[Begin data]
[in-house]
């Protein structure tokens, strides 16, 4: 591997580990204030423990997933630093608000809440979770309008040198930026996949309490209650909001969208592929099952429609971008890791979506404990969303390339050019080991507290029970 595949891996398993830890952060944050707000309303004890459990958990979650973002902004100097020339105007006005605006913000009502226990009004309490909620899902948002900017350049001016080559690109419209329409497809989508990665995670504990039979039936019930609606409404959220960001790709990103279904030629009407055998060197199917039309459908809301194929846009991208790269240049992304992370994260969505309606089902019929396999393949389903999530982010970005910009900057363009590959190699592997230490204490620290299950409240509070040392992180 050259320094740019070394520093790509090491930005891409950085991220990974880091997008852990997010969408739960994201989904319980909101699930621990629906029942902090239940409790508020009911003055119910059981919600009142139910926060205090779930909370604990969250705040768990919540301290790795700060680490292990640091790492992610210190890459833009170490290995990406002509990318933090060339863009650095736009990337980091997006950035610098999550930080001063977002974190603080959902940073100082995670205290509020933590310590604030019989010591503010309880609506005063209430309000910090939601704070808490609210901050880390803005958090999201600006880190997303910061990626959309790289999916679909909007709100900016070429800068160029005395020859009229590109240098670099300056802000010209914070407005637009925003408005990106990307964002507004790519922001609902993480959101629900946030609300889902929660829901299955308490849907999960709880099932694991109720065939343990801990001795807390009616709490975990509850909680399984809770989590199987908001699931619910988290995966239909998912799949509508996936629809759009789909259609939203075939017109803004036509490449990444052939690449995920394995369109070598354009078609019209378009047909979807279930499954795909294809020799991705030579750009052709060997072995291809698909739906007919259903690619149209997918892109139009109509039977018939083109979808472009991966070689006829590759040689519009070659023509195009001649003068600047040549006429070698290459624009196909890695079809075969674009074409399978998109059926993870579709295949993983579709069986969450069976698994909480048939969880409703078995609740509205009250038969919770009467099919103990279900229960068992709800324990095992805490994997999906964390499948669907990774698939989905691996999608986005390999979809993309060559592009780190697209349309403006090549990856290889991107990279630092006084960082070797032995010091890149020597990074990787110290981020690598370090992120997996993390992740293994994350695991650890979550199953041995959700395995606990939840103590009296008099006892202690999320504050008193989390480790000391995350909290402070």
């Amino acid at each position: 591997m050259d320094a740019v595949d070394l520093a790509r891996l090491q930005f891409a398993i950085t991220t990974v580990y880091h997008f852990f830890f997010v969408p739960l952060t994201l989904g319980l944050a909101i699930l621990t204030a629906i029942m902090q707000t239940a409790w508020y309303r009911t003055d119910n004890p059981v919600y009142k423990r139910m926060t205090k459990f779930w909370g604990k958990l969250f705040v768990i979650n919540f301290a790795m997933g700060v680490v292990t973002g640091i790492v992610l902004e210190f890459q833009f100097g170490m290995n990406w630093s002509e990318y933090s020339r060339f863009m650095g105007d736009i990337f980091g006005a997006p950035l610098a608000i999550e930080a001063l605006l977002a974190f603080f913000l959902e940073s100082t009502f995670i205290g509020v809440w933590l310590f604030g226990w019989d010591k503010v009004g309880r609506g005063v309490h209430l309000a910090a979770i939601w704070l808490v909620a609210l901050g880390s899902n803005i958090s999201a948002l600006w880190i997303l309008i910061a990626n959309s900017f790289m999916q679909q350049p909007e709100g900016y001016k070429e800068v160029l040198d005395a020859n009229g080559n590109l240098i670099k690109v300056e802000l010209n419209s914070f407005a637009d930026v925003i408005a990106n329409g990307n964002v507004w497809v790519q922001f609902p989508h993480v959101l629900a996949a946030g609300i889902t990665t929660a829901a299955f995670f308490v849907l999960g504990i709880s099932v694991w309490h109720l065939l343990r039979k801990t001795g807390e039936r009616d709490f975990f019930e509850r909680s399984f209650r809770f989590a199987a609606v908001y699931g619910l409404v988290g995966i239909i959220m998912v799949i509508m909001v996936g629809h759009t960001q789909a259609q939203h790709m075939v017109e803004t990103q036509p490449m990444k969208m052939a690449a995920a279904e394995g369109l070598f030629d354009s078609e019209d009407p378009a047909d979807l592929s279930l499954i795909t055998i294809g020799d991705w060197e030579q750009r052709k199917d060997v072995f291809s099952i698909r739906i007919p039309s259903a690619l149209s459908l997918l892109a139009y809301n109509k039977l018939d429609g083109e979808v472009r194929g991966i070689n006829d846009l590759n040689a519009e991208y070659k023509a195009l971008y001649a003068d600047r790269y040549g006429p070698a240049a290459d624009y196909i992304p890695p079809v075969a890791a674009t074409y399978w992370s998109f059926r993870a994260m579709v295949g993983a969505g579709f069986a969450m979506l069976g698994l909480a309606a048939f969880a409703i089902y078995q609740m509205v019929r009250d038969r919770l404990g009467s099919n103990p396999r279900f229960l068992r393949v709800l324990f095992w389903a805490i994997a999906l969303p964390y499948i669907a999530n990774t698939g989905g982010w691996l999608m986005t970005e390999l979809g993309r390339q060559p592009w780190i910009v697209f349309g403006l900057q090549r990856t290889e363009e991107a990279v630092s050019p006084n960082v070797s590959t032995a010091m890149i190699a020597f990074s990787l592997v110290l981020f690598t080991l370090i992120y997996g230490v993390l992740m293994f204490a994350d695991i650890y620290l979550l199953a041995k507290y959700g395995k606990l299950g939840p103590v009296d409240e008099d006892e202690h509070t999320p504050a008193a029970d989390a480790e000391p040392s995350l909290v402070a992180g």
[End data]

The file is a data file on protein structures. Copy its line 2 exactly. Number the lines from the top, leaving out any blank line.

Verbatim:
């Protein structure tokens, strides 16, 4: 591997580990204030423990997933630093608000809440979770309008040198930026996949309490209650909001969208592929099952429609971008890791979506404990969303390339050019080991507290029970 595949891996398993830890952060944050707000309303004890459990958990979650973002902004100097020339105007006005605006913000009502226990009004309490909620899902948002900017350049001016080559690109419209329409497809989508990665995670504990039979039936019930609606409404959220960001790709990103279904030629009407055998060197199917039309459908809301194929846009991208790269240049992304992370994260969505309606089902019929396999393949389903999530982010970005910009900057363009590959190699592997230490204490620290299950409240509070040392992180 050259320094740019070394520093790509090491930005891409950085991220990974880091997008852990997010969408739960994201989904319980909101699930621990629906029942902090239940409790508020009911003055119910059981919600009142139910926060205090779930909370604990969250705040768990919540301290790795700060680490292990640091790492992610210190890459833009170490290995990406002509990318933090060339863009650095736009990337980091997006950035610098999550930080001063977002974190603080959902940073100082995670205290509020933590310590604030019989010591503010309880609506005063209430309000910090939601704070808490609210901050880390803005958090999201600006880190997303910061990626959309790289999916679909909007709100900016070429800068160029005395020859009229590109240098670099300056802000010209914070407005637009925003408005990106990307964002507004790519922001609902993480959101629900946030609300889902929660829901299955308490849907999960709880099932694991109720065939343990801990001795807390009616709490975990509850909680399984809770989590199987908001699931619910988290995966239909998912799949509508996936629809759009789909259609939203075939017109803004036509490449990444052939690449995920394995369109070598354009078609019209378009047909979807279930499954795909294809020799991705030579750009052709060997072995291809698909739906007919259903690619149209997918892109139009109509039977018939083109979808472009991966070689006829590759040689519009070659023509195009001649003068600047040549006429070698290459624009196909890695079809075969674009074409399978998109059926993870579709295949993983579709069986969450069976698994909480048939969880409703078995609740509205009250038969919770009467099919103990279900229960068992709800324990095992805490994997999906964390499948669907990774698939989905691996999608986005390999979809993309060559592009780190697209349309403006090549990856290889991107990279630092006084960082070797032995010091890149020597990074990787110290981020690598370090992120997996993390992740293994994350695991650890979550199953041995959700395995606990939840103590009296008099006892202690999320504050008193989390480790000391995350909290402070």